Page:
Soo Burnell is an Edinburgh-based photographer. Her Poolside series focuses on her passion for the architecture of historic swimming pools, highlighting the geometry, scale and dreamy palette of these dramatic spaces. Her fascination with water, colour and composition led to her newest work, After Swimming
Two years ago I began photographing Victorian-era swimming pools in Edinburgh. One pool led to another and my Poolside series, showing the architecture of these beautiful spaces, was born. I shot pools across the UK and in Paris. Exhibitions were lined up in London, New York and Berlin. And then Covid-19 happened. Pools were closed and exhibitions and shoots were cancelled.
With everything that was happening in the world, I wanted to get outside, to reconnect with and appreciate nature. Also, I had felt such a sense of nostalgia when photographing decades-old indoor swimming pools that I wanted to explore that idea outdoors, remembering the feeling of carefree summer holidays as a child, when the sun always seemed to shine.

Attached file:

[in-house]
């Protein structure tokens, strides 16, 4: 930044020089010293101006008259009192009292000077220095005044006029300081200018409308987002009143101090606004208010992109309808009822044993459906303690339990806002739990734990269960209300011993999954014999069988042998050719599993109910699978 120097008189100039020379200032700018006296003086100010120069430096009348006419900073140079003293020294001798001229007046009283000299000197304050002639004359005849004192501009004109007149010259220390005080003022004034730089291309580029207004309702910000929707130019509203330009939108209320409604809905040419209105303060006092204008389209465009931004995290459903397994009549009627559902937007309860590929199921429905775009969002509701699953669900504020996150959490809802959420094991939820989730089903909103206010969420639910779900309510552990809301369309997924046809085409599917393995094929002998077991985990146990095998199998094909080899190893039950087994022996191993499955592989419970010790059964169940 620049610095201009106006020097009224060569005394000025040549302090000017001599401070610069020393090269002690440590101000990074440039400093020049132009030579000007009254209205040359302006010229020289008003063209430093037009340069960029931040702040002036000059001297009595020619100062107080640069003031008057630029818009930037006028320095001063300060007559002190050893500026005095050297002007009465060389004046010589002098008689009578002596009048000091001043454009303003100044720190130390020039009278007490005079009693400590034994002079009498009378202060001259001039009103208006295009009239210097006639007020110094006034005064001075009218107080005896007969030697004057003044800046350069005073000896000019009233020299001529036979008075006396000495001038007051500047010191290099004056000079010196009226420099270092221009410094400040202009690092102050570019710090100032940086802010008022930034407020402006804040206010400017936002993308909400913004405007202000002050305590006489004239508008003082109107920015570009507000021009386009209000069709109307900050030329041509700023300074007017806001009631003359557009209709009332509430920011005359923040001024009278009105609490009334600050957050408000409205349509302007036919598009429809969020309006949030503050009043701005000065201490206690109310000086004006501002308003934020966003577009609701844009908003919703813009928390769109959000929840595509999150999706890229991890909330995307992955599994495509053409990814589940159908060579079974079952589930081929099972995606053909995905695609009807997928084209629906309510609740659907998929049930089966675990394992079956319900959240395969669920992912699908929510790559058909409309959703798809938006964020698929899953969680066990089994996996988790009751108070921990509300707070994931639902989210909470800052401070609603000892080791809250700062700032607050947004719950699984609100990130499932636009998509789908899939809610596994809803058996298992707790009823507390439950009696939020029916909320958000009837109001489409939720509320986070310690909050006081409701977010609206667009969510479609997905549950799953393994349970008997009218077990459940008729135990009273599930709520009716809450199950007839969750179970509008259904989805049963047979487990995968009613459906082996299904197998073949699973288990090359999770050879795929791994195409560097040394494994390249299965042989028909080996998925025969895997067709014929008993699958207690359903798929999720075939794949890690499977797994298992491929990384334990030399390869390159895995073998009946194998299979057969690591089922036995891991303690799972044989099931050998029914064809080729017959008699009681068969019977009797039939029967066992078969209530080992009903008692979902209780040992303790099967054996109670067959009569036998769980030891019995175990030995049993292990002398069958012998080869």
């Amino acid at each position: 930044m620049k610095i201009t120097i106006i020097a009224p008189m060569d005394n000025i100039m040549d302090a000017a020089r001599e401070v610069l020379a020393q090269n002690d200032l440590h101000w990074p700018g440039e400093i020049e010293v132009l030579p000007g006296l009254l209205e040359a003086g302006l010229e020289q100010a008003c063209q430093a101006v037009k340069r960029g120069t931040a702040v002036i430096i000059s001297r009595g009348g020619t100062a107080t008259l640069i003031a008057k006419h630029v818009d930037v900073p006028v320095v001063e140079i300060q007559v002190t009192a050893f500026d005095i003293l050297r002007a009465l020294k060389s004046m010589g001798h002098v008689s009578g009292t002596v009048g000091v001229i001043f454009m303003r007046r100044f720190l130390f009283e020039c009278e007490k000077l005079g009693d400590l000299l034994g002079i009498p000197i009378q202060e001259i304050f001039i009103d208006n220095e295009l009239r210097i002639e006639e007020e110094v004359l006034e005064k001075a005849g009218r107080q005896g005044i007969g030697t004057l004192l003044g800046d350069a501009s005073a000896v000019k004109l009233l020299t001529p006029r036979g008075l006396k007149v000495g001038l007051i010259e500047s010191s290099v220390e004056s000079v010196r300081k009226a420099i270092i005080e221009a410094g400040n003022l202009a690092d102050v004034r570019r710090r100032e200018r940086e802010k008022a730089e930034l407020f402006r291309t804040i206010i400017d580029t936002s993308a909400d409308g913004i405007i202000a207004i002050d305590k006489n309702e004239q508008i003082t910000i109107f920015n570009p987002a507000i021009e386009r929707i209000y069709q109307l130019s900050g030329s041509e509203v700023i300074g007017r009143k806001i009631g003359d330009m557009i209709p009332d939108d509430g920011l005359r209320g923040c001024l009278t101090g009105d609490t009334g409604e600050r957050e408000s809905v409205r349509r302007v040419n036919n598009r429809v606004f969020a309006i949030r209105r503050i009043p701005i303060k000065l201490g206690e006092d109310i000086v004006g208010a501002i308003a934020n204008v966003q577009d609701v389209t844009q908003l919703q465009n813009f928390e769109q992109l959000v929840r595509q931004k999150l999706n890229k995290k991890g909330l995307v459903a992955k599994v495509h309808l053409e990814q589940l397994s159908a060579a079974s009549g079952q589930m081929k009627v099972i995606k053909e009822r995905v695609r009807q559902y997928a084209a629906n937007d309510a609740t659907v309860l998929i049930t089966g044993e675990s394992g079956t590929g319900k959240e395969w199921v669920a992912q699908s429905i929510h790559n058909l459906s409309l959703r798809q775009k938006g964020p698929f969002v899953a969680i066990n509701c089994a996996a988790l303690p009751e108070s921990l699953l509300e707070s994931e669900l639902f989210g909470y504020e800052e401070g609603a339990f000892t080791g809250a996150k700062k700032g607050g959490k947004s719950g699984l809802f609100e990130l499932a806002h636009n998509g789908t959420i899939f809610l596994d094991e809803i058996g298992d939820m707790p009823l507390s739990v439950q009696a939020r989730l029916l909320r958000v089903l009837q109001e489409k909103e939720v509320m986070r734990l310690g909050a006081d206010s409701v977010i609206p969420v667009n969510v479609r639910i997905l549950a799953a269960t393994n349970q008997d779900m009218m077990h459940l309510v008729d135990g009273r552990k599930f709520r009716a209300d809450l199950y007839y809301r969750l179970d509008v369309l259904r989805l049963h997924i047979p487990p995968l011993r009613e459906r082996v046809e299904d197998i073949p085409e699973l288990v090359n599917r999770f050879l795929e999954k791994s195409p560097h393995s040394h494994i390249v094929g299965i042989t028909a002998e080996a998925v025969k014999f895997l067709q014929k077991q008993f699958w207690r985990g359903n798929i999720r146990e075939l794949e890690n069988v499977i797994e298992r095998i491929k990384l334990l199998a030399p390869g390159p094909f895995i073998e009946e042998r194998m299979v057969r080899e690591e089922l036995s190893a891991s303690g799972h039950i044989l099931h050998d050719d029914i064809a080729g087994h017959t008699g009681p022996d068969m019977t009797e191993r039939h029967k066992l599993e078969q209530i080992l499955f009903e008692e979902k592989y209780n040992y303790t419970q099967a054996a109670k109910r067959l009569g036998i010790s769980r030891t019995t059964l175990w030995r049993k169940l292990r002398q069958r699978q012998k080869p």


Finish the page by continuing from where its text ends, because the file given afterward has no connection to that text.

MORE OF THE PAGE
Once it was possible to travel again, I chose the beautiful beach at Tyninghame on the Berwickshire coast as the location for the shoot. It’s a wonderfully open beach, with a long walk to reach it. I wanted to try to capture its sense of space and freedom, transferring my usual composition style and muted colour palette to an outdoor setting. I replaced the geometric lines of the architecture I usually photograph with the natural lines of the beach and the horizon and those created when the sea meets the sand.
I wanted to capture that sense of nostalgia that comes from spending time on a British beach – the stillness, the wash of the water, the occasional cry of a gull overhead – and a feeling of peace, calm and tranquillity. To me, this photograph feels like an escape to another time.
Looking for more? Check out Art Words by Emily Powell